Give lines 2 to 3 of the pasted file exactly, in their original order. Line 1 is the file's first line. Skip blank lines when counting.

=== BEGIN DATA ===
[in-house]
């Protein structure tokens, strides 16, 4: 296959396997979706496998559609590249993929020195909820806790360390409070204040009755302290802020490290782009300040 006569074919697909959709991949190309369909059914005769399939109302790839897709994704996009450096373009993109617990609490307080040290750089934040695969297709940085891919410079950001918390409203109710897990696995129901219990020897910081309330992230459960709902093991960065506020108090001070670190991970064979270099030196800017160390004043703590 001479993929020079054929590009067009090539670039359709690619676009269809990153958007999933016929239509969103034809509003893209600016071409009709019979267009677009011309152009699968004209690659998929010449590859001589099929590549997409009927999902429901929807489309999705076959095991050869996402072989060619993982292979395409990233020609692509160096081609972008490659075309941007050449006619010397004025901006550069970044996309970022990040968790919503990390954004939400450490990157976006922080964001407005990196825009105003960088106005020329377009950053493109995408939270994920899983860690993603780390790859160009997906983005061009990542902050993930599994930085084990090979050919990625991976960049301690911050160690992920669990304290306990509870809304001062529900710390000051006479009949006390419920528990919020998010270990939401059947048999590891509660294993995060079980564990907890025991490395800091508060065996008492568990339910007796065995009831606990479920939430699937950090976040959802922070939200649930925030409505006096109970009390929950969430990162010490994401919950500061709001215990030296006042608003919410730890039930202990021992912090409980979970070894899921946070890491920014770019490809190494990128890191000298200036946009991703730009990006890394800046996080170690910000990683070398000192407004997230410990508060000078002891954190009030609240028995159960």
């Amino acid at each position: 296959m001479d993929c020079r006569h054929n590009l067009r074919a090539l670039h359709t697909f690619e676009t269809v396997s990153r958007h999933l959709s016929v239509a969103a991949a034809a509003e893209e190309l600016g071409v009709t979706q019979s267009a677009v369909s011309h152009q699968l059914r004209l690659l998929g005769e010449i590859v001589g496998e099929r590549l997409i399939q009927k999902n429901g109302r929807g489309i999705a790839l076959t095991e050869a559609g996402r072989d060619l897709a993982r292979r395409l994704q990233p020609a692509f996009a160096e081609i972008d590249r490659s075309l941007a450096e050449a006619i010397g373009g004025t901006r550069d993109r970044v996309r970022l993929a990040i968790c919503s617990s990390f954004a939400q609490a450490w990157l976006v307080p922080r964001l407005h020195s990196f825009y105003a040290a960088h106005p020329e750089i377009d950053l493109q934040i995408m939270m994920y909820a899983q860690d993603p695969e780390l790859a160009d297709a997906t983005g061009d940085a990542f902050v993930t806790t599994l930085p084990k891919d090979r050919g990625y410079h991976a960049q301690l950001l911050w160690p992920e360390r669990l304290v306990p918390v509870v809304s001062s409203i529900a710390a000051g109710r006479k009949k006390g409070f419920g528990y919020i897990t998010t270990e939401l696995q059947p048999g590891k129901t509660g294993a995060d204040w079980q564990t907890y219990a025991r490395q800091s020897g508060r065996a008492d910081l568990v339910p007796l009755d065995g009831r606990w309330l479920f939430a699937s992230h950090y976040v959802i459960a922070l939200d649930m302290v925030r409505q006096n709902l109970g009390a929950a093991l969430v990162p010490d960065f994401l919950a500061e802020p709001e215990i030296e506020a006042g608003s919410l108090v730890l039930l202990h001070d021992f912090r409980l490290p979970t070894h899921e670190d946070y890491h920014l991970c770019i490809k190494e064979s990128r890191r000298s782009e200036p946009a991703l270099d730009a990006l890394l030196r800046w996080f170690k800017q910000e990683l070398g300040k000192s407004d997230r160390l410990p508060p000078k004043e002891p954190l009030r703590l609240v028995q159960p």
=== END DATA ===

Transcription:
């Protein structure tokens, strides 16, 4: 296959396997979706496998559609590249993929020195909820806790360390409070204040009755302290802020490290782009300040 006569074919697909959709991949190309369909059914005769399939109302790839897709994704996009450096373009993109617990609490307080040290750089934040695969297709940085891919410079950001918390409203109710897990696995129901219990020897910081309330992230459960709902093991960065506020108090001070670190991970064979270099030196800017160390004043703590 001479993929020079054929590009067009090539670039359709690619676009269809990153958007999933016929239509969103034809509003893209600016071409009709019979267009677009011309152009699968004209690659998929010449590859001589099929590549997409009927999902429901929807489309999705076959095991050869996402072989060619993982292979395409990233020609692509160096081609972008490659075309941007050449006619010397004025901006550069970044996309970022990040968790919503990390954004939400450490990157976006922080964001407005990196825009105003960088106005020329377009950053493109995408939270994920899983860690993603780390790859160009997906983005061009990542902050993930599994930085084990090979050919990625991976960049301690911050160690992920669990304290306990509870809304001062529900710390000051006479009949006390419920528990919020998010270990939401059947048999590891509660294993995060079980564990907890025991490395800091508060065996008492568990339910007796065995009831606990479920939430699937950090976040959802922070939200649930925030409505006096109970009390929950969430990162010490994401919950500061709001215990030296006042608003919410730890039930202990021992912090409980979970070894899921946070890491920014770019490809190494990128890191000298200036946009991703730009990006890394800046996080170690910000990683070398000192407004997230410990508060000078002891954190009030609240028995159960």
């Amino acid at each position: 296959m001479d993929c020079r006569h054929n590009l067009r074919a090539l670039h359709t697909f690619e676009t269809v396997s990153r958007h999933l959709s016929v239509a969103a991949a034809a509003e893209e190309l600016g071409v009709t979706q019979s267009a677009v369909s011309h152009q699968l059914r004209l690659l998929g005769e010449i590859v001589g496998e099929r590549l997409i399939q009927k999902n429901g109302r929807g489309i999705a790839l076959t095991e050869a559609g996402r072989d060619l897709a993982r292979r395409l994704q990233p020609a692509f996009a160096e081609i972008d590249r490659s075309l941007a450096e050449a006619i010397g373009g004025t901006r550069d993109r970044v996309r970022l993929a990040i968790c919503s617990s990390f954004a939400q609490a450490w990157l976006v307080p922080r964001l407005h020195s990196f825009y105003a040290a960088h106005p020329e750089i377009d950053l493109q934040i995408m939270m994920y909820a899983q860690d993603p695969e780390l790859a160009d297709a997906t983005g061009d940085a990542f902050v993930t806790t599994l930085p084990k891919d090979r050919g990625y410079h991976a960049q301690l950001l911050w160690p992920e360390r669990l304290v306990p918390v509870v809304s001062s409203i529900a710390a000051g109710r006479k009949k006390g409070f419920g528990y919020i897990t998010t270990e939401l696995q059947p048999g590891k129901t509660g294993a995060d204040w079980q564990t907890y219990a025991r490395q800091s020897g508060r065996a008492d910081l568990v339910p007796l009755d065995g009831r606990w309330l479920f939430a699937s992230h950090y976040v959802i459960a922070l939200d649930m302290v925030r409505q006096n709902l109970g009390a929950a093991l969430v990162p010490d960065f994401l919950a500061e802020p709001e215990i030296e506020a006042g608003s919410l108090v730890l039930l202990h001070d021992f912090r409980l490290p979970t070894h899921e670190d946070y890491h920014l991970c770019i490809k190494e064979s990128r890191r000298s782009e200036p946009a991703l270099d730009a990006l890394l030196r800046w996080f170690k800017q910000e990683l070398g300040k000192s407004d997230r160390l410990p508060p000078k004043e002891p954190l009030r703590l609240v028995q159960p």